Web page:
COVID-19: Should vaccine be mandatory in these sectors?

There will be 'no shortcuts' in the vaccination process

COVID-19: Should vaccine be mandatory in these sectors?

There will be “no shortcuts” in the vaccination process across Australia, according to Prime Minister Scott Morrison, but experts are already sounding the alarm over which sectors need the COVID-19 vaccine urgently.

Two of these groups are quarantine hotel staff and aged care staff. The first group requires inoculation immediately because they are exposed to international travellers who are required to self-isolate in specially designated hotels; the second group, because of their close contact with elderly patients, who are also among the most vulnerable to the coronavirus.

Read more: Australia’s vaccine rollout set to begin in March

Speaking to the Herald Sun, epidemiology professor Dr. Tony Blakely said all quarantine hotel workers must be vaccinated first before the government allows travellers back into the country.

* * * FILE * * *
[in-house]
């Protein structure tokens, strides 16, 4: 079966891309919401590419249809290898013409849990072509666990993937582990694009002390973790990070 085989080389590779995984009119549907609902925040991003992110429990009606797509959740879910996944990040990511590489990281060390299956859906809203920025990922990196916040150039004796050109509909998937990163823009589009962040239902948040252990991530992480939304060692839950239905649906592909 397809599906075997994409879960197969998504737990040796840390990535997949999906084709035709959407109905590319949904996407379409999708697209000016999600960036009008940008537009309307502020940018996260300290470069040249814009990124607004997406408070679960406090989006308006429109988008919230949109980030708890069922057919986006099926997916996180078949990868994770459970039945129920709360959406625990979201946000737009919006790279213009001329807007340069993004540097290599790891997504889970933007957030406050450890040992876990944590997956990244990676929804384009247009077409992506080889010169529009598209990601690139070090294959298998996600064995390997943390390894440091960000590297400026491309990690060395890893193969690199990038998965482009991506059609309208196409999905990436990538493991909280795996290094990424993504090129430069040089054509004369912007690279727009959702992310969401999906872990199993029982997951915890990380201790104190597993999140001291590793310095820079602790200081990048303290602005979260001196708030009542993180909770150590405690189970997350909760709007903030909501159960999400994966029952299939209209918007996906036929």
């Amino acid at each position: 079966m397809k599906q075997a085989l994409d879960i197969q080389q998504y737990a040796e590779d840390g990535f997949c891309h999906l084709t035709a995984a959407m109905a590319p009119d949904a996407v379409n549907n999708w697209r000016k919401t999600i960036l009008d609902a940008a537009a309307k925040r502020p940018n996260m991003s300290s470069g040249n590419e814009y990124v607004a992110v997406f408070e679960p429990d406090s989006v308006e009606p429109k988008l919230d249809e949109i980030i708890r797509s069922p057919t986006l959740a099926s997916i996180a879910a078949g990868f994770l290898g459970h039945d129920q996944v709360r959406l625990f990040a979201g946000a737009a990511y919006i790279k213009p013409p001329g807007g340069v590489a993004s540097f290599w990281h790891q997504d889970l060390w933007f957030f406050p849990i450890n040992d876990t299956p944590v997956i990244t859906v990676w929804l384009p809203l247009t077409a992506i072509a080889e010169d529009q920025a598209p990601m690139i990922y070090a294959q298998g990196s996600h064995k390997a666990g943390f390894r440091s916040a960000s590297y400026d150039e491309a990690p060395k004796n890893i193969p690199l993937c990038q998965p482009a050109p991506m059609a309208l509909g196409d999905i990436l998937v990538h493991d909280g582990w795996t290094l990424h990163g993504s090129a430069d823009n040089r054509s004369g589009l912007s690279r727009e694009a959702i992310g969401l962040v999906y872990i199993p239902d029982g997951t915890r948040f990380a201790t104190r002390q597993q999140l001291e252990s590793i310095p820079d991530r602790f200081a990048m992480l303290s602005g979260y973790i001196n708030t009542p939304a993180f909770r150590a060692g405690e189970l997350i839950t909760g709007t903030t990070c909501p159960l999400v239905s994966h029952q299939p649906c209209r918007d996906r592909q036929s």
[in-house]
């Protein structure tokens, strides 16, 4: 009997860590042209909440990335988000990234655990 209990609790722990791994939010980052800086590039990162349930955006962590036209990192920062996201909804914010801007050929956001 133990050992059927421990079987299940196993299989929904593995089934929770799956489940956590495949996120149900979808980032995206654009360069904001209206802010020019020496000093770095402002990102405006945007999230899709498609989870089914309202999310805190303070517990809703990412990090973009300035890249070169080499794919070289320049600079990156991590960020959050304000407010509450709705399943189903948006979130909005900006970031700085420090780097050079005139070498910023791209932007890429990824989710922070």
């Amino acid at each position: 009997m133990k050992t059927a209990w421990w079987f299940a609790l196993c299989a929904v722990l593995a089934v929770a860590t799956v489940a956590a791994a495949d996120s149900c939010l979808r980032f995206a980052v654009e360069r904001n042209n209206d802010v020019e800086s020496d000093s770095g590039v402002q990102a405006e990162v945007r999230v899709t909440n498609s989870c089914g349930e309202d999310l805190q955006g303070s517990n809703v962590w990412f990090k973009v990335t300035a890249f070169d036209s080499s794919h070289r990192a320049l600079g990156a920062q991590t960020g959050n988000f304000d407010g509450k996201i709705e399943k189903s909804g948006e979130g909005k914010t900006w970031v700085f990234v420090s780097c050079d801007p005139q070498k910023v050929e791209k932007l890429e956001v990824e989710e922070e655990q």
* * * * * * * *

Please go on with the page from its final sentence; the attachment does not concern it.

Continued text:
Without the immunisation of frontline staff, the only other option to control transmission is for officials to close the borders and ban travellers returning from overseas. This should prevent newer, more contagious strains of the coronavirus from spreading further across the community.

Quarantine hotels have long been a hotbed for transmission. The new strain that emerged in the UK was purportedly traced to at least four cases involving hotel and shuttle service staff.

But vaccination should also be made mandatory for aged care staff, according to an industry leader.

Sean Rooney, CEO of Leading Age Services Australia, says there should be strict rules for elderly-care workers looking to opt out of immunisation.

Read more: Can you force employees to take the vaccine?

“As with the influenza vaccine during the last flu season, we believe COVID-19 vaccines should be mandatory for aged care workers, with tight exceptions,” Rooney said, as quoted by The Sydney Morning Herald.

Liberal MP and former doctor, Katie Allen, believes inoculation should be compulsory for aged care staff “not only for their own safety but for those they care for”.

Certain groups will be given priority in the vaccination drive. Quarantine and aged care staff, along with medical frontliners, are indeed high on the list. However, immunisation remains voluntary.

The Morrison government is hoping to administer the vaccine to 80,000 recipients per week beginning in mid-February for an overall target of four million recipients by the end of March.

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